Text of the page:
One of my favorite pieces of advice when I gave my first public presentation was this: as you’re preparing, write your presentation in blog post format, include your slide deck in the blog post, and schedule the post to go live during or adjacent to the time of your presentation. Include the link to the blog post in the final slide of your presentation so the audience can easily locate it.
Why did I love this advice so much? Many reasons, but here are four I think everyone can relate to:
- Artifacts improve the audience experience (and make your presentation memorable).
- Putting the content online gives more people access to the material.
- It’s thrifty: you get two pieces of content for the price of one.
- A linkable article helps you build an online portfolio.
Improve the audience experience
How many times have you been at work 3, 6, 9 months after a conference, and a talk you attended suddenly has massive relevance for a problem you’re trying to solve. You rack your brain trying to remember that awesome point the speaker made, or the statistic they quoted, but you didn’t make a note of it and lost it forever. Or you came back from a conference blown away by a presentation, and you want to tell your colleagues all about it, and you wish you could just share the whole thing with them?
Making the content of your presentation available for your audience provides an artifact: a concrete resource they can reference, at any point in time, to put your tips into action. As an added bonus, preparing a blog post ahead of time will help you refine your points before getting on stage, making for a more articulate presentation for the audience.
Give your material broader (and longer-lasting) reach
The last time I gave a workshop was two years ago. The last time I shared the blog post from it was last month. The content you create for your presentation has the potential to be evergreen: when I see a question about live chat efficiency come up in the Support Driven Slack, I can share the content from my workshop even now, with people who weren’t at the conference when I gave it.
By publishing your presentation material online, you make it shareable and available to everyone who might benefit from it. This includes people in the future, who weren’t in that one room in that one hour you were presenting.
Get two pieces of content for the price of one
If you’re giving a presentation, you’re already doing the work of creating the content. You may as well publish it! Publishing your presentation allows you to create a permanent, linkable, sharable resource of something you’ve worked hard to create. You get two pieces of content — a presentation and an article — for the price of one.
Build an online portfolio
Sharing your knowledge on stage then publishing it on the web is good for your career and for building your reputation. Public speaking prepares you to get in front of a room and communicate a message — a valuable skill in many work environments. Writing and publishing helps you articulate that message in written form, also valuable in nearly every workplace.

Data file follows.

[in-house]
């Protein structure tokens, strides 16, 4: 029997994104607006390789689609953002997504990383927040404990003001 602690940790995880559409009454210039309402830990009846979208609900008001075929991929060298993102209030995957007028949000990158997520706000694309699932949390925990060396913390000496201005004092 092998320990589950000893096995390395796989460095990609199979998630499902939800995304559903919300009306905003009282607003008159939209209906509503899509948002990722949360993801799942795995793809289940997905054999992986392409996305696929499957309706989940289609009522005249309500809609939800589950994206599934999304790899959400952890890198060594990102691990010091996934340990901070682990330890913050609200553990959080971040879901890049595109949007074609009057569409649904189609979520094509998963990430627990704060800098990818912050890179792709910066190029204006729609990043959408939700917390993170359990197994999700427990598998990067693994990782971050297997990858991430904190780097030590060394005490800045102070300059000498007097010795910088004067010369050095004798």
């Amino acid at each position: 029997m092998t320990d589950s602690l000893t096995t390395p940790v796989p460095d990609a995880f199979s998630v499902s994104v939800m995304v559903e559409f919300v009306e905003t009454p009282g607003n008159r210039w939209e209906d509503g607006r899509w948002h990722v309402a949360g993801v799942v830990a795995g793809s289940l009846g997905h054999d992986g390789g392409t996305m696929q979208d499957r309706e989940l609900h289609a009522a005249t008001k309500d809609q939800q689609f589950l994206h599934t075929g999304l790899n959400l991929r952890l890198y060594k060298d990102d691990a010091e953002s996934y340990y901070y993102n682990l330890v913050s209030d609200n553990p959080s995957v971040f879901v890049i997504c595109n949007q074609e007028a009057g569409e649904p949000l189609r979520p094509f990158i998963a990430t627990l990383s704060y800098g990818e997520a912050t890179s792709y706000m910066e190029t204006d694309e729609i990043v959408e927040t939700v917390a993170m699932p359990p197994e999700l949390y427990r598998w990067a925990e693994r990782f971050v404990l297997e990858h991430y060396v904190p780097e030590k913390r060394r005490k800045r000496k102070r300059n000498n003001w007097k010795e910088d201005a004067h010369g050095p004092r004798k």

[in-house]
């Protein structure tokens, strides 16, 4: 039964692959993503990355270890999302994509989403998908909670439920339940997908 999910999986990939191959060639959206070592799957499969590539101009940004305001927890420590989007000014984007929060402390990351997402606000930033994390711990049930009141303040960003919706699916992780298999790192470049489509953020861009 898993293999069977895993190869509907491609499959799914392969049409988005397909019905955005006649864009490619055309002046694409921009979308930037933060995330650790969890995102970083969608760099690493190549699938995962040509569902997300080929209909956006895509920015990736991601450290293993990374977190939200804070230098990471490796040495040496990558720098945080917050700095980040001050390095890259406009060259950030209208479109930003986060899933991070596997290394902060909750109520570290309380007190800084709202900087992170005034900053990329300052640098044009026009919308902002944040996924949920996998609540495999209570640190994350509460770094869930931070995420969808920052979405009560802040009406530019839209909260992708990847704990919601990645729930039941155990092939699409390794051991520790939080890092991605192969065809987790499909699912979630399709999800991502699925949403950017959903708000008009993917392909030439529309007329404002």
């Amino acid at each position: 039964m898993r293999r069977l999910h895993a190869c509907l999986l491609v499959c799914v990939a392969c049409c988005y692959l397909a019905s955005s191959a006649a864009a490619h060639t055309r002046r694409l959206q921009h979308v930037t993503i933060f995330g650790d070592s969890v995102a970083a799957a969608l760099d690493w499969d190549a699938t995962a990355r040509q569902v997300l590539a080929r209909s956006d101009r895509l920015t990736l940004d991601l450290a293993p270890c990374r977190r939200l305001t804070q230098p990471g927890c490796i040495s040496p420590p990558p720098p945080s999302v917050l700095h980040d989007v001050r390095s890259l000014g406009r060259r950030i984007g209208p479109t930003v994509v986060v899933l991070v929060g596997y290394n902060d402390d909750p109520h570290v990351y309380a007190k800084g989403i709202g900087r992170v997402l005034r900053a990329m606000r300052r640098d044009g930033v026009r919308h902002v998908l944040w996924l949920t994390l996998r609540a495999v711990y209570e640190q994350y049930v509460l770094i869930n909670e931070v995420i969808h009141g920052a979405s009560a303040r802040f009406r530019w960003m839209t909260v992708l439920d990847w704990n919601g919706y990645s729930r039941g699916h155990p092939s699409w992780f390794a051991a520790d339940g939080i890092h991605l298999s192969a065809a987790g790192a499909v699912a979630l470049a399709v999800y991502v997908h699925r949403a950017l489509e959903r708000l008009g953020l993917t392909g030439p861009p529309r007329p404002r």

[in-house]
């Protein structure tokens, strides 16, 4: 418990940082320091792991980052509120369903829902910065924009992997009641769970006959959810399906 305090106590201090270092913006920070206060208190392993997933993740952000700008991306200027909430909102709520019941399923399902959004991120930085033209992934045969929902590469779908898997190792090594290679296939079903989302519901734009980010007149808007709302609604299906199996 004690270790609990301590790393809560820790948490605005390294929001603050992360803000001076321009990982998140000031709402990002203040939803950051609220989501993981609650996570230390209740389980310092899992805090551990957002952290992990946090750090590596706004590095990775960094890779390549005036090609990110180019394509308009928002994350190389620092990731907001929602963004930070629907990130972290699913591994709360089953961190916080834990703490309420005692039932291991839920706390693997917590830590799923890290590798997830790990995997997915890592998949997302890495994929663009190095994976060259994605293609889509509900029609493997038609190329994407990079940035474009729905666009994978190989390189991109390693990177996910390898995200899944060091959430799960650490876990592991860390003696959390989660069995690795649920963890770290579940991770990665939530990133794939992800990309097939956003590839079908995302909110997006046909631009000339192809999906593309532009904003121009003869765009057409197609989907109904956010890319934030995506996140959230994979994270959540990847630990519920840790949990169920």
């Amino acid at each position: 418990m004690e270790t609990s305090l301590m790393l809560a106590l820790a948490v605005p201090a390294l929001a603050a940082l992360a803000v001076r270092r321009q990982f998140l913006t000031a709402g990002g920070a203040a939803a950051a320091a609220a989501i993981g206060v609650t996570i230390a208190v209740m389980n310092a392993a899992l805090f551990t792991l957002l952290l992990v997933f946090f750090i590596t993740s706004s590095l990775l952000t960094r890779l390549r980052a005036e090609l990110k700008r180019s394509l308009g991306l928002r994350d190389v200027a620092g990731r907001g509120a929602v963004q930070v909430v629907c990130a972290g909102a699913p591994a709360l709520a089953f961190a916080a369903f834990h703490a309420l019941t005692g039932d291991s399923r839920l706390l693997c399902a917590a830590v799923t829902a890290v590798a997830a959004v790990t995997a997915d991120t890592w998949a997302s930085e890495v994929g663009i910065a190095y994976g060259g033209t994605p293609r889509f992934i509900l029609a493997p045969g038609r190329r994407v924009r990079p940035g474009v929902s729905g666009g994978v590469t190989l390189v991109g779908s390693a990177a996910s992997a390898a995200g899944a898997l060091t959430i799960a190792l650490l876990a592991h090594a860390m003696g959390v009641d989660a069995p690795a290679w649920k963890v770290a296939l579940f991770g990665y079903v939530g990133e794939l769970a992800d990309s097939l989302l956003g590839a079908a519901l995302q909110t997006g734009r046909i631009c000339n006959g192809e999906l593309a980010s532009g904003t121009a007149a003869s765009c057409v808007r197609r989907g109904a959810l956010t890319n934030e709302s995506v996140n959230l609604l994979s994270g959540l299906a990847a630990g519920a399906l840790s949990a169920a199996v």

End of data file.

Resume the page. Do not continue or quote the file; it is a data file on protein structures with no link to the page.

Your published content exhibits both presenting and writing savvy, is a record of your speaking engagement, displays your areas of expertise, and is a clear demonstration of your skills. You can link it on your resume as an example of the type of work you are capable of doing.
Where to publish?
There are so many options! I recommend publishing on your own blog so that you control your content — own it, style it, brand it — on your personal space on the web. If you don’t have a blog or website, you can publish articles on LinkedIn or in a place like Medium, or… pitch your piece for the Support Driven blog!
If you are presenting at an upcoming Support Driven event, we’d be happy to chat with you about publishing about your presentation here. To discuss publishing the content and slides from your presentation on the Support Driven blog, please reach out to @scott in the Support Driven Slack.
Examples to get you started
Are you all pumped to do this now and want to see how others have done it? Here are some examples of Support Driven conference presentations turned to referenceable blog posts:
- Handling Negativity in Customer Support from a talk by Jeremey DuVall
- Forget “Hello World”: Technical skills and how to learn them from a talk by Lisa Hunt
- 5 Tips to Increase Employee Participation in Community from a workshop by Lana Lee
- How Support Teams Can Support Engineering Teams from a talk by Sandeep Kaur
- Take Control! Techniques for Efficient Live Chatting from a workshop by Andrea Badgley
- Customer Support — Are You Really Listening? From a talk by Valentina Thörner
- Building a Career in Support from a talk by Andrew Spittle
- Boundaries and Burnout from a talk by Giovanna Hopkins
- Are you a Robot? Or: Staying Human in an Artificial World from a talk by Peter Shin